Between October '22 and February '23, the Customs and Border Protection agents caught 4,271 Chinese nationals along the southwest border trying to cross into the United States. The numbers may seem small, considering a few hundred thousand people try to slip into America yearly. But, the import of this number becomes clear considering it shows an increase of 12 times for arrests made in the same period of the previous year.
There has been a marked increase in the number of Chinese migrating to other countries. Many reasons prompt them to leave their motherland. A primary reason is the state of the economy. After enjoying double-digit growth for decades, the economic slowdown has shrunk prospects for many. The dwindling job opportunities, the widening gap between the rich and the poor, and the bleak economic outlook are prompting people to look to other countries for better opportunities.
Many are leaving China for political reasons, specifically, fearing political repression or escaping political persecution. Under third-term President Xi Jinping, the one-party state does not tolerate dissent or criticism.
The economic hardships and political climate is fuelling Chinese migration. The United Nations reports that there has been a steady increase in the numbers leaving China since President Xi came to power. While the pandemic-induced lockdowns and Zero Covid policy have caused the economic downturn, President Xi's unprecedented third term suggests that the political climate is unlikely to change soon. While 12,000 Chinese sought asylum in the first year of his presidency in 2012, the figure rose to nearly 120,000 such cases in 2022.
Those trying to enter the U.S. by crossing the southern border have little chance of securing a U.S. visa should they go through the proper channels. These men and women often have little education or skills and belong to poor backgrounds and low-income groups. They risk their life, undertaking a dangerous journey, often on foot, through Central America to reach the southern border.
Many first make their way to Ecuador, which allows the Chinese to enter without a visa. From there, they trek through the harsh terrain and lush jungles, risking arrest, getting robbed, and drowning. These immigrants from Asia are joining the long columns of Venezuelans, Cubans, and others who are making the same journey through some eight Central American countries to reach the Texas border.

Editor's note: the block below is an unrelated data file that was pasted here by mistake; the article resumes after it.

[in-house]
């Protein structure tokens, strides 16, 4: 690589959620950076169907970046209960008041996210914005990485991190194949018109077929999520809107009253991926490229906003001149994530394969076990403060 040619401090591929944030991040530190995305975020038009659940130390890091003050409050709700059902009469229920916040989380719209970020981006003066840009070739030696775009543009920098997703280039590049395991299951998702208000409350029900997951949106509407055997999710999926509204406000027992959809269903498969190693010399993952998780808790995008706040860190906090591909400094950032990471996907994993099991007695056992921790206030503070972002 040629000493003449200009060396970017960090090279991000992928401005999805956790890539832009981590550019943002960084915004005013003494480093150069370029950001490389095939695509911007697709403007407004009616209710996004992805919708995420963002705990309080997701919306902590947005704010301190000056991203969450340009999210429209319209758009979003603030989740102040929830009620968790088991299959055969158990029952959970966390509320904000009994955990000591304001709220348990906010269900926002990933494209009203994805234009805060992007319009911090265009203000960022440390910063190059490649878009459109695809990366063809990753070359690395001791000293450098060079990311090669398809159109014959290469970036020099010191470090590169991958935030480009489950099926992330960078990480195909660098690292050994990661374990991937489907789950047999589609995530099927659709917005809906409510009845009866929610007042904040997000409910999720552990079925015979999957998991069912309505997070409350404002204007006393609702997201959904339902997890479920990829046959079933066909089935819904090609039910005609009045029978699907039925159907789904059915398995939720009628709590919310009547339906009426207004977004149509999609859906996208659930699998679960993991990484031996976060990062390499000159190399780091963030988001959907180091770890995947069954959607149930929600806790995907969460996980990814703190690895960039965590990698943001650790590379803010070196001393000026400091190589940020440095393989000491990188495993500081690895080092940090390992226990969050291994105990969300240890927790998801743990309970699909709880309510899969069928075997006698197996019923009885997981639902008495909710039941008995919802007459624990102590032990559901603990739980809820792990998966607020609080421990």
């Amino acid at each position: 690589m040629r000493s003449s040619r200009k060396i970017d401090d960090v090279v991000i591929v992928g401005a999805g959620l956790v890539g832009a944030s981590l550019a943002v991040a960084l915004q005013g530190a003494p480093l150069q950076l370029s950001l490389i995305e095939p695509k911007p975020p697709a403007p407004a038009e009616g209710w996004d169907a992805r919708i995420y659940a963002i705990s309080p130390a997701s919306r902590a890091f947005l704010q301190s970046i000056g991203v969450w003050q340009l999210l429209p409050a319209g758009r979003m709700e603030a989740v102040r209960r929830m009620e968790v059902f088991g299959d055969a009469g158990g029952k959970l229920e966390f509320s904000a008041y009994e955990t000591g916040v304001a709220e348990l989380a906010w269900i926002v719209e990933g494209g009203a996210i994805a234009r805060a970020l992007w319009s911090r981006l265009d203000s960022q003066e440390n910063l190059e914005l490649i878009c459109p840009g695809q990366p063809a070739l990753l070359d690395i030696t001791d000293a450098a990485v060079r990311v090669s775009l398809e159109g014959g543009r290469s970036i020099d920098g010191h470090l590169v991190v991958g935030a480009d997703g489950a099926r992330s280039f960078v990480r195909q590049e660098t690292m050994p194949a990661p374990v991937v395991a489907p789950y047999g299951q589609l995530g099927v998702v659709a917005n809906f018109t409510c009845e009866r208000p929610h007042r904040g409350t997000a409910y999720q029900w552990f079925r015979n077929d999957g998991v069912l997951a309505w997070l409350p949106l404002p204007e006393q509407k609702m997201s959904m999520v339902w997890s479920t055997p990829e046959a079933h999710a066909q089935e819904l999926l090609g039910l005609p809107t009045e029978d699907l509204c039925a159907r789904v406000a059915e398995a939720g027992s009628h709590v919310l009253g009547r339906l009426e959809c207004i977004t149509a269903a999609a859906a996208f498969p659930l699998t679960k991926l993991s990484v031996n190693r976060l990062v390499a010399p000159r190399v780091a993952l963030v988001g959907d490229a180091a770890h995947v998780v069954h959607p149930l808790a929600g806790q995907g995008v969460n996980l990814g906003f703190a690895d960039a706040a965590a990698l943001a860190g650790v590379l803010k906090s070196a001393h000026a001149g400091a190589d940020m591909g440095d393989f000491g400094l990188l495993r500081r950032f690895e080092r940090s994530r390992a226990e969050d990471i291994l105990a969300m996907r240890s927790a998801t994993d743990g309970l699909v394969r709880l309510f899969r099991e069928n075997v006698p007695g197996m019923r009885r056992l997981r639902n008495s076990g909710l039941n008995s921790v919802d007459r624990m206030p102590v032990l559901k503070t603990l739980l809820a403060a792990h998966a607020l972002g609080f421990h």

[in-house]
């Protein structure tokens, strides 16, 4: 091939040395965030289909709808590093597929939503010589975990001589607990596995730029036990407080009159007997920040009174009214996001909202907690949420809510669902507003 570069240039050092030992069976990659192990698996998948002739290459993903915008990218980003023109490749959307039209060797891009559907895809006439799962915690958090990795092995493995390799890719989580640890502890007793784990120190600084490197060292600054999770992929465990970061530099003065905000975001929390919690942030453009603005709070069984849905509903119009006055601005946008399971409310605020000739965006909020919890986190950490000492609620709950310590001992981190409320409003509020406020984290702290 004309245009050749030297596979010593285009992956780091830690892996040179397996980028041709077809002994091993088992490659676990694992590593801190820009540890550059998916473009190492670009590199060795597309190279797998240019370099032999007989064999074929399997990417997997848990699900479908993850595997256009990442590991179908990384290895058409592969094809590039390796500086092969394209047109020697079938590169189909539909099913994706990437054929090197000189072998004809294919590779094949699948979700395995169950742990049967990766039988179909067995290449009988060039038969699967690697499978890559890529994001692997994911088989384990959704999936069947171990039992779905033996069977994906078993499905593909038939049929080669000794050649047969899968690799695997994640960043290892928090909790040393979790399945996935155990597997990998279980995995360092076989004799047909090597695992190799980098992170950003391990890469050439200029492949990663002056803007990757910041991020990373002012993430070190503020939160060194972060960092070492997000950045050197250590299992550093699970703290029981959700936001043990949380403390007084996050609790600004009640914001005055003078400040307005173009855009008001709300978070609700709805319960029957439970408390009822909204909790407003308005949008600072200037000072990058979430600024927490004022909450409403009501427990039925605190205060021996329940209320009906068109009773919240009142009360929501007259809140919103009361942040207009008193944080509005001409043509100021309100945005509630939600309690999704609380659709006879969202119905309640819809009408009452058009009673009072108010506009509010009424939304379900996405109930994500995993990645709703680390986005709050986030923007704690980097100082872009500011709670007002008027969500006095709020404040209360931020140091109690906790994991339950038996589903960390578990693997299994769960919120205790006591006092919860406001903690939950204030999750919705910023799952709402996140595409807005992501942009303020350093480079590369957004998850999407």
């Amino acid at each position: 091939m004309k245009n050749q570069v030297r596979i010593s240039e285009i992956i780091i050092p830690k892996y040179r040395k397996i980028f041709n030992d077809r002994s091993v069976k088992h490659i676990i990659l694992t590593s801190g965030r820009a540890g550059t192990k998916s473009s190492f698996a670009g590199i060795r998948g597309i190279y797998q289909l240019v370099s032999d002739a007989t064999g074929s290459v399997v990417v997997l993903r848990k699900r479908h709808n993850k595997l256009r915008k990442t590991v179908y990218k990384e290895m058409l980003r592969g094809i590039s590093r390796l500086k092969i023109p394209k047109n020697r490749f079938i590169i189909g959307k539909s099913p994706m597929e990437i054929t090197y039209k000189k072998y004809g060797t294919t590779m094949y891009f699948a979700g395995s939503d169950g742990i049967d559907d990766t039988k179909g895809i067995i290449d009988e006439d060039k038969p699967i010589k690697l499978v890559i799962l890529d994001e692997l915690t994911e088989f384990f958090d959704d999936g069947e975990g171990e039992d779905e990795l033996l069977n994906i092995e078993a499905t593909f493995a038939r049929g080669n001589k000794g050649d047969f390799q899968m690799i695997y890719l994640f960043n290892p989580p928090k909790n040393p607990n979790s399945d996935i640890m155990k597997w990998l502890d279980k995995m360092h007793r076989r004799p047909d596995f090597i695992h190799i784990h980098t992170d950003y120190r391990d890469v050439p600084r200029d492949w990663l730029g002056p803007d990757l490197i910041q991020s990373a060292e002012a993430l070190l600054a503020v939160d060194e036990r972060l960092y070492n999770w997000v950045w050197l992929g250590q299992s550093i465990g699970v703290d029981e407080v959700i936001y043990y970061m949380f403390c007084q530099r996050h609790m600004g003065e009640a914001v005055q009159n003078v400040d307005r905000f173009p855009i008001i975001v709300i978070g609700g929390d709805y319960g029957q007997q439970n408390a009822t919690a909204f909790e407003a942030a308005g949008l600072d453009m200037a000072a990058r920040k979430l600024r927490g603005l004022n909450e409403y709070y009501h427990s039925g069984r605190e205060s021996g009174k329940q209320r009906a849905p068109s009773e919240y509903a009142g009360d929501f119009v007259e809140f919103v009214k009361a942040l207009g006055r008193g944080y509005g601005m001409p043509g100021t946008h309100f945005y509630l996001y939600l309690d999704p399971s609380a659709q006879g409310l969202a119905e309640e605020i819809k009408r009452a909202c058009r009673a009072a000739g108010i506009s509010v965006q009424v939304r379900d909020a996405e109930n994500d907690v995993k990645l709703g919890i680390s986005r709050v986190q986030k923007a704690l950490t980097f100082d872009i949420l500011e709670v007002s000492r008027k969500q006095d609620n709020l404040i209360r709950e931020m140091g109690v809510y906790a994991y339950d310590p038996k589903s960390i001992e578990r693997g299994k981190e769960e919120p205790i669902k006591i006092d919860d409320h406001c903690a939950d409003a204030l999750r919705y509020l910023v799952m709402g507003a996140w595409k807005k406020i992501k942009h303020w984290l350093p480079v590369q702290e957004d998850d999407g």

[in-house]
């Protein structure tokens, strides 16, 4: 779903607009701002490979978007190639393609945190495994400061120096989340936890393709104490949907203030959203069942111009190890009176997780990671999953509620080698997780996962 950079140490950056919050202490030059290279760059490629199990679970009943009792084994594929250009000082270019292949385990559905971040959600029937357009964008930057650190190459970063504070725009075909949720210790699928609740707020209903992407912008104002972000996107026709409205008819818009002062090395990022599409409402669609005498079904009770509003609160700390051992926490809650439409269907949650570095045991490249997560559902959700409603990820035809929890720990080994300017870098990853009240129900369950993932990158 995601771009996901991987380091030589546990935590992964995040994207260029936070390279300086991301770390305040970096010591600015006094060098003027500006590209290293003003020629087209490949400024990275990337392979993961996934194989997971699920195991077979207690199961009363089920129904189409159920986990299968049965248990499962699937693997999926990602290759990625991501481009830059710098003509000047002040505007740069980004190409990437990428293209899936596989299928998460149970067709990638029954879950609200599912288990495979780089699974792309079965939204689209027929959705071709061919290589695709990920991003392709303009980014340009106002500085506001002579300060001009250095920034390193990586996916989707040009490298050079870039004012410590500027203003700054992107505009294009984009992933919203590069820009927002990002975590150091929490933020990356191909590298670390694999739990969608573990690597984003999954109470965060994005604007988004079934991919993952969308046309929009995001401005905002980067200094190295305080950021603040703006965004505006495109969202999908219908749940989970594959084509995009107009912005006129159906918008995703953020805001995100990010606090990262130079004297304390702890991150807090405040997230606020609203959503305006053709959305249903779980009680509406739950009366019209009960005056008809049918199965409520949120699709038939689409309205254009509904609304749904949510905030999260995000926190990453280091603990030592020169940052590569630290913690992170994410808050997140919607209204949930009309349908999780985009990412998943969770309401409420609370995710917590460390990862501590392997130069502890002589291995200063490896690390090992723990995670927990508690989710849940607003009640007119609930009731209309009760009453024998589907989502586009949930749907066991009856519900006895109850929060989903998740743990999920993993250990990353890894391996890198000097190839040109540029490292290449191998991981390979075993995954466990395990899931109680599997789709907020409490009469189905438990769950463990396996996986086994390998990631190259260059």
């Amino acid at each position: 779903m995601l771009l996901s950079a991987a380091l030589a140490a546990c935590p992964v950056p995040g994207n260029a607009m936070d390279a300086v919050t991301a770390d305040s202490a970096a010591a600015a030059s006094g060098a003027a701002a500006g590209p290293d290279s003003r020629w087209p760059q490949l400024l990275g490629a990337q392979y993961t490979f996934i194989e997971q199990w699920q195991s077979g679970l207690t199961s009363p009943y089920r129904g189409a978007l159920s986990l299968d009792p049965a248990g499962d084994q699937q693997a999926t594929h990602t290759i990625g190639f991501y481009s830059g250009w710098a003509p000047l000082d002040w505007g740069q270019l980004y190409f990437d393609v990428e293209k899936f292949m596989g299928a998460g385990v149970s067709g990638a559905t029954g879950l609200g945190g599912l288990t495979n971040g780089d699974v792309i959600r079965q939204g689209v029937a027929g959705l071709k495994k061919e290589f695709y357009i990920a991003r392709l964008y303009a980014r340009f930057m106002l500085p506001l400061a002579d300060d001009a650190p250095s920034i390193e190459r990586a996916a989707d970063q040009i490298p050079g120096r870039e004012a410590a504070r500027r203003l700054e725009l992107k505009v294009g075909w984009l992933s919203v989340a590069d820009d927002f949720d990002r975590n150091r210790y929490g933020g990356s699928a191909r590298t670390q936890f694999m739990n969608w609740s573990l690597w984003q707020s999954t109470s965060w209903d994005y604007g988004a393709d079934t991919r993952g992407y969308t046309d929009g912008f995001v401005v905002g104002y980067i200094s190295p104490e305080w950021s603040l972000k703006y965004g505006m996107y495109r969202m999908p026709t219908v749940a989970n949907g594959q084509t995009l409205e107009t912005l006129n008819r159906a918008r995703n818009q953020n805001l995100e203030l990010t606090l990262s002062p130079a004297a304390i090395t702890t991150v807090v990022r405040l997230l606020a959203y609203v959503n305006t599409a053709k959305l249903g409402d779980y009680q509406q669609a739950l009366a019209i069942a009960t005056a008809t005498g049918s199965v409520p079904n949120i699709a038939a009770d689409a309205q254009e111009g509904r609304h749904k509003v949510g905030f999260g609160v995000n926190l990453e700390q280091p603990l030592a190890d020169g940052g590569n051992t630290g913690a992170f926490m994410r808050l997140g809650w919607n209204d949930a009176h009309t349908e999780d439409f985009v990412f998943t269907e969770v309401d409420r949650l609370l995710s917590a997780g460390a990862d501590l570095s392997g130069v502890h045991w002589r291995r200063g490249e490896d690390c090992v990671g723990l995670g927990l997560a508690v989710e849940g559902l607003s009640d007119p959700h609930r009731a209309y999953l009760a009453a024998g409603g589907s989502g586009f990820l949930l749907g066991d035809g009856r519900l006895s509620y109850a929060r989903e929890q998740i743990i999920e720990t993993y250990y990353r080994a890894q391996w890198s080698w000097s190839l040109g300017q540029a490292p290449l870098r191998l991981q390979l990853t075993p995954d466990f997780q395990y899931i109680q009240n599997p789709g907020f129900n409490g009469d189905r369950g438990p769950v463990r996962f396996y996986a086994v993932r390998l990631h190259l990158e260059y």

With few prospects and nothing to return home to, Chinese immigrants often make it to the U.S. through human smuggling. Organized crime groups known as "snakeheads" arrange transportation for a fee of up to many thousand dollars. The migrants are hidden in shipping containers or trucks as they travel to America. Once they enter the U.S., the Chinese often seek help from those who arrived before them and apply for asylum. According to the Migration Policy Institute, it is estimated that there were approximately 268,000 unauthorized Chinese immigrants in the U.S. as of 2020.
America has steadily become a preferred destination among the Chinese fleeing economic troubles and political persecution. In 1990, there were approximately 500,000 Chinese immigrants in the U.S. By 2019, that number had grown to over 2.9 million, according to the Migration Policy Institute. This increase is driven mainly by family reunification and employment-based immigration.
The U.S. has also been helping the Chinese trying to escape the terrible conditions in mainland China. In recent decades, Chinese asylum seekers have been among the groups with the highest acceptance rate at 67%.
In 2023, according to Panama migration data, 3,855 Chinese migrants crossed the Darién Gap, a treacherous terrain spanning about 60 miles, which connects South and Central America. Considering that only 376 Chinese made that journey between 2010 to 2021, the magnitude of the problem becomes apparent. The Chinese were the fourth-largest ethnic group making the trek through the Darién Gap this year.
Even as the administrations are at loggerheads, the people are desperately attempting to reach American shores in search of better prospects. Should migration from China via the southern border continue to rise unabated, it could become another point of contention between Washington and Beijing.
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